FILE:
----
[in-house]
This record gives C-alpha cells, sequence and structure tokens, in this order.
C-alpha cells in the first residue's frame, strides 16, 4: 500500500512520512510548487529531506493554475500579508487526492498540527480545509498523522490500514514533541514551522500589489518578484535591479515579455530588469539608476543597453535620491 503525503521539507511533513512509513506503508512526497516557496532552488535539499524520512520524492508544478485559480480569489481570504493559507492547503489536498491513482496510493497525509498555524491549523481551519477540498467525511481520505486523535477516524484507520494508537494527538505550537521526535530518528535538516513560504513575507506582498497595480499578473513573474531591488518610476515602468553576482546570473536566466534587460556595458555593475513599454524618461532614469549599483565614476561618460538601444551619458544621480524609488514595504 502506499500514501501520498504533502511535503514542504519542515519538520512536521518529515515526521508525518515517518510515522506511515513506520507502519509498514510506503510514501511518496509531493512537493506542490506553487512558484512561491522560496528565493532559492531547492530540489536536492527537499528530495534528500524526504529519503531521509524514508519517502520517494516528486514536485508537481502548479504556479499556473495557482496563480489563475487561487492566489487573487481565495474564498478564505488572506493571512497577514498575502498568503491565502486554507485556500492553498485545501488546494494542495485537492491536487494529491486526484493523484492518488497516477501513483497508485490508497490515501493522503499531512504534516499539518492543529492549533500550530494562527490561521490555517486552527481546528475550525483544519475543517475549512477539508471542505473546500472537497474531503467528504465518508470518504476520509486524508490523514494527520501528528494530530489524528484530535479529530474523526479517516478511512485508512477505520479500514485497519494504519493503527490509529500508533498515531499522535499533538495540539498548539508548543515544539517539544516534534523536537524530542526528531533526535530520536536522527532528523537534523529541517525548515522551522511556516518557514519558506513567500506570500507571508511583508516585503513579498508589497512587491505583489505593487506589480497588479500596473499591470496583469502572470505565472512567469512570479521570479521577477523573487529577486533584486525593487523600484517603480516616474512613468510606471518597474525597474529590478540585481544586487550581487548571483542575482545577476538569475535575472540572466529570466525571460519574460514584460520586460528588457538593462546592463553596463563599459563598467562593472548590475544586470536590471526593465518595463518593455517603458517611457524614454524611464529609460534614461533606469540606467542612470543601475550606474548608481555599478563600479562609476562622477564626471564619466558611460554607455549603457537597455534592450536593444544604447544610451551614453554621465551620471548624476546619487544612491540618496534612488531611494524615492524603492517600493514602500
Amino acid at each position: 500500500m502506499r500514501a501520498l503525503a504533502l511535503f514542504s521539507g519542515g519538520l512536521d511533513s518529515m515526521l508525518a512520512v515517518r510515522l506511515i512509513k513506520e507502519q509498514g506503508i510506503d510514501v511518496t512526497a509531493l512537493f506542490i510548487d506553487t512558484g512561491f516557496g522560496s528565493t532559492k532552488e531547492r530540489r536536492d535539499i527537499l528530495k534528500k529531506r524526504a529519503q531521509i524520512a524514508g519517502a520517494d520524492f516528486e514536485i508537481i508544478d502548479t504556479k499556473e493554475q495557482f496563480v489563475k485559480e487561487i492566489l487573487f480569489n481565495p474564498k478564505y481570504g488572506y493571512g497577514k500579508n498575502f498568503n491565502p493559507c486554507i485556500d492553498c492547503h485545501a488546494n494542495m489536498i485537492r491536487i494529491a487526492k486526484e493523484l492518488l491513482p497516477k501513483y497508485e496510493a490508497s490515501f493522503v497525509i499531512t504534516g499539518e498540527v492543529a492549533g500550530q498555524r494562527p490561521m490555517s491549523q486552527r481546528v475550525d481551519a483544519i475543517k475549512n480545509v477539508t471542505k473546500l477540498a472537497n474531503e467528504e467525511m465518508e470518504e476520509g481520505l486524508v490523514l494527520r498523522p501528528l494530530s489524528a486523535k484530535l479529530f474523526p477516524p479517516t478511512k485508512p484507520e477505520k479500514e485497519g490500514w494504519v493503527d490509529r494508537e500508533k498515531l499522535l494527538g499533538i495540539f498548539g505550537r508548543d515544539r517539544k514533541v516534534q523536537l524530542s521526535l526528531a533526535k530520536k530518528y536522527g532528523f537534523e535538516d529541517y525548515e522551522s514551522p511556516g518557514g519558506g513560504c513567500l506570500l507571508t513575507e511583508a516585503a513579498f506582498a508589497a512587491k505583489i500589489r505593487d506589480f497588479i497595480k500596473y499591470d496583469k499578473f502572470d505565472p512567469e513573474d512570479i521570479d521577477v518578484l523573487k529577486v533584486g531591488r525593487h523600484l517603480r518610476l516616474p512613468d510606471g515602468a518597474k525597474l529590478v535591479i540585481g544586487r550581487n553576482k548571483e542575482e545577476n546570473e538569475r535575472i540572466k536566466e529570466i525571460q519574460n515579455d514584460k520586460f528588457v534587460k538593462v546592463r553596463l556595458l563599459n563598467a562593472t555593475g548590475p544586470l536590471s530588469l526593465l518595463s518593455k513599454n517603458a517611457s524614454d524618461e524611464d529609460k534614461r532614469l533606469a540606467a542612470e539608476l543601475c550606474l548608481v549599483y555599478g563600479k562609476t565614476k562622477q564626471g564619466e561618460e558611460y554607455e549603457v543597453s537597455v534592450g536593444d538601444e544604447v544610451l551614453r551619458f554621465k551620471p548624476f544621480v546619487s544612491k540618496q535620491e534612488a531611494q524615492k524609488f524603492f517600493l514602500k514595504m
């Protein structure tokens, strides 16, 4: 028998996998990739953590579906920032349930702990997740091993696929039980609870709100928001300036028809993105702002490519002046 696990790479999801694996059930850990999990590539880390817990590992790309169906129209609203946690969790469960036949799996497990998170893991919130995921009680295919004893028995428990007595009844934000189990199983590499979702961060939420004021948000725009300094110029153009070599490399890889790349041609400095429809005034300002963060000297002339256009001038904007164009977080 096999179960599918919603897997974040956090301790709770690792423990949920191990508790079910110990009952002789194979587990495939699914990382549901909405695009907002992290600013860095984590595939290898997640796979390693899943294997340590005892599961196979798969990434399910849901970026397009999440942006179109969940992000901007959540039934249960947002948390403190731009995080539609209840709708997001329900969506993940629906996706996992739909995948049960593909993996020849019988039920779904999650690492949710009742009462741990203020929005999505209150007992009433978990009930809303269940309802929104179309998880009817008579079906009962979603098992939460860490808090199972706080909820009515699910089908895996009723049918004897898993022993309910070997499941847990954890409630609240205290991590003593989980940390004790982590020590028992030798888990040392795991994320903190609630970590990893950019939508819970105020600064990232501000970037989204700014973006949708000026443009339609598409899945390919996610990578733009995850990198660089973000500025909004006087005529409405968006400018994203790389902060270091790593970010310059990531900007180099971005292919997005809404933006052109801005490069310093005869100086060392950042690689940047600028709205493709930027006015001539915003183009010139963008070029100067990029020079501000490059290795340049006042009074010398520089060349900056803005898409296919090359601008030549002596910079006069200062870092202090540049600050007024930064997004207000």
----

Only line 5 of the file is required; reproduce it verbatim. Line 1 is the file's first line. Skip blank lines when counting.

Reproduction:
């Protein structure tokens, strides 16, 4: 028998996998990739953590579906920032349930702990997740091993696929039980609870709100928001300036028809993105702002490519002046 696990790479999801694996059930850990999990590539880390817990590992790309169906129209609203946690969790469960036949799996497990998170893991919130995921009680295919004893028995428990007595009844934000189990199983590499979702961060939420004021948000725009300094110029153009070599490399890889790349041609400095429809005034300002963060000297002339256009001038904007164009977080 096999179960599918919603897997974040956090301790709770690792423990949920191990508790079910110990009952002789194979587990495939699914990382549901909405695009907002992290600013860095984590595939290898997640796979390693899943294997340590005892599961196979798969990434399910849901970026397009999440942006179109969940992000901007959540039934249960947002948390403190731009995080539609209840709708997001329900969506993940629906996706996992739909995948049960593909993996020849019988039920779904999650690492949710009742009462741990203020929005999505209150007992009433978990009930809303269940309802929104179309998880009817008579079906009962979603098992939460860490808090199972706080909820009515699910089908895996009723049918004897898993022993309910070997499941847990954890409630609240205290991590003593989980940390004790982590020590028992030798888990040392795991994320903190609630970590990893950019939508819970105020600064990232501000970037989204700014973006949708000026443009339609598409899945390919996610990578733009995850990198660089973000500025909004006087005529409405968006400018994203790389902060270091790593970010310059990531900007180099971005292919997005809404933006052109801005490069310093005869100086060392950042690689940047600028709205493709930027006015001539915003183009010139963008070029100067990029020079501000490059290795340049006042009074010398520089060349900056803005898409296919090359601008030549002596910079006069200062870092202090540049600050007024930064997004207000």